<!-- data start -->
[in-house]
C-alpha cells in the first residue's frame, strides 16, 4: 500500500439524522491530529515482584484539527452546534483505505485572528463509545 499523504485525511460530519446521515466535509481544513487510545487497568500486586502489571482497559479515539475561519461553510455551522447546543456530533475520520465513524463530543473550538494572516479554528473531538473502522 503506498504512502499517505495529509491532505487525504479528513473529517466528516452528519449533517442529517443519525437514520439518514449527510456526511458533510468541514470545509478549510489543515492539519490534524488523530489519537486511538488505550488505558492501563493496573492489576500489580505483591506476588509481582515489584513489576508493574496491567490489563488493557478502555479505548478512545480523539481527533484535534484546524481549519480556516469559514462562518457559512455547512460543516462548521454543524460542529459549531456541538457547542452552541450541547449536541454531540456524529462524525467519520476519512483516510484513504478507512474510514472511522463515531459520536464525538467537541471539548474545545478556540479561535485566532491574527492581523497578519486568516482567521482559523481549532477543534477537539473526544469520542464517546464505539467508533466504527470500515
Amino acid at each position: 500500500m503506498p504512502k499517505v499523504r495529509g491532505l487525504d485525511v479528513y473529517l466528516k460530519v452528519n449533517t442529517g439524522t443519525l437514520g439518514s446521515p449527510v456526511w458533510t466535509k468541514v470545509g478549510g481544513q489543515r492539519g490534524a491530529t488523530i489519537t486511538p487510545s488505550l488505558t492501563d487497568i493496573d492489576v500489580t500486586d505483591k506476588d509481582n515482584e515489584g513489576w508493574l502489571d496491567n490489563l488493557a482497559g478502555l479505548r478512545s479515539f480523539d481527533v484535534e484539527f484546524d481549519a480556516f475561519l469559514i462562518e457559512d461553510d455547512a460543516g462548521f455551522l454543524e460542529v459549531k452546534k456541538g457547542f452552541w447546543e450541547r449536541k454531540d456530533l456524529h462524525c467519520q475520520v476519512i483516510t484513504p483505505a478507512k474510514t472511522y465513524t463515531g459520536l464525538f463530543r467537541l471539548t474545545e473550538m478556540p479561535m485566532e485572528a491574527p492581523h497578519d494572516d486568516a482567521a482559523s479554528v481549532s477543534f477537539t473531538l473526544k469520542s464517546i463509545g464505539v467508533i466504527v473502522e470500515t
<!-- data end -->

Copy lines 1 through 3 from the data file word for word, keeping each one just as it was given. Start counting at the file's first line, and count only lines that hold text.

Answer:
[in-house]
C-alpha cells in the first residue's frame, strides 16, 4: 500500500439524522491530529515482584484539527452546534483505505485572528463509545 499523504485525511460530519446521515466535509481544513487510545487497568500486586502489571482497559479515539475561519461553510455551522447546543456530533475520520465513524463530543473550538494572516479554528473531538473502522 503506498504512502499517505495529509491532505487525504479528513473529517466528516452528519449533517442529517443519525437514520439518514449527510456526511458533510468541514470545509478549510489543515492539519490534524488523530489519537486511538488505550488505558492501563493496573492489576500489580505483591506476588509481582515489584513489576508493574496491567490489563488493557478502555479505548478512545480523539481527533484535534484546524481549519480556516469559514462562518457559512455547512460543516462548521454543524460542529459549531456541538457547542452552541450541547449536541454531540456524529462524525467519520476519512483516510484513504478507512474510514472511522463515531459520536464525538467537541471539548474545545478556540479561535485566532491574527492581523497578519486568516482567521482559523481549532477543534477537539473526544469520542464517546464505539467508533466504527470500515
Amino acid at each position: 500500500m503506498p504512502k499517505v499523504r495529509g491532505l487525504d485525511v479528513y473529517l466528516k460530519v452528519n449533517t442529517g439524522t443519525l437514520g439518514s446521515p449527510v456526511w458533510t466535509k468541514v470545509g478549510g481544513q489543515r492539519g490534524a491530529t488523530i489519537t486511538p487510545s488505550l488505558t492501563d487497568i493496573d492489576v500489580t500486586d505483591k506476588d509481582n515482584e515489584g513489576w508493574l502489571d496491567n490489563l488493557a482497559g478502555l479505548r478512545s479515539f480523539d481527533v484535534e484539527f484546524d481549519a480556516f475561519l469559514i462562518e457559512d461553510d455547512a460543516g462548521f455551522l454543524e460542529v459549531k452546534k456541538g457547542f452552541w447546543e450541547r449536541k454531540d456530533l456524529h462524525c467519520q475520520v476519512i483516510t484513504p483505505a478507512k474510514t472511522y465513524t463515531g459520536l464525538f463530543r467537541l471539548t474545545e473550538m478556540p479561535m485566532e485572528a491574527p492581523h497578519d494572516d486568516a482567521a482559523s479554528v481549532s477543534f477537539t473531538l473526544k469520542s464517546i463509545g464505539v467508533i466504527v473502522e470500515t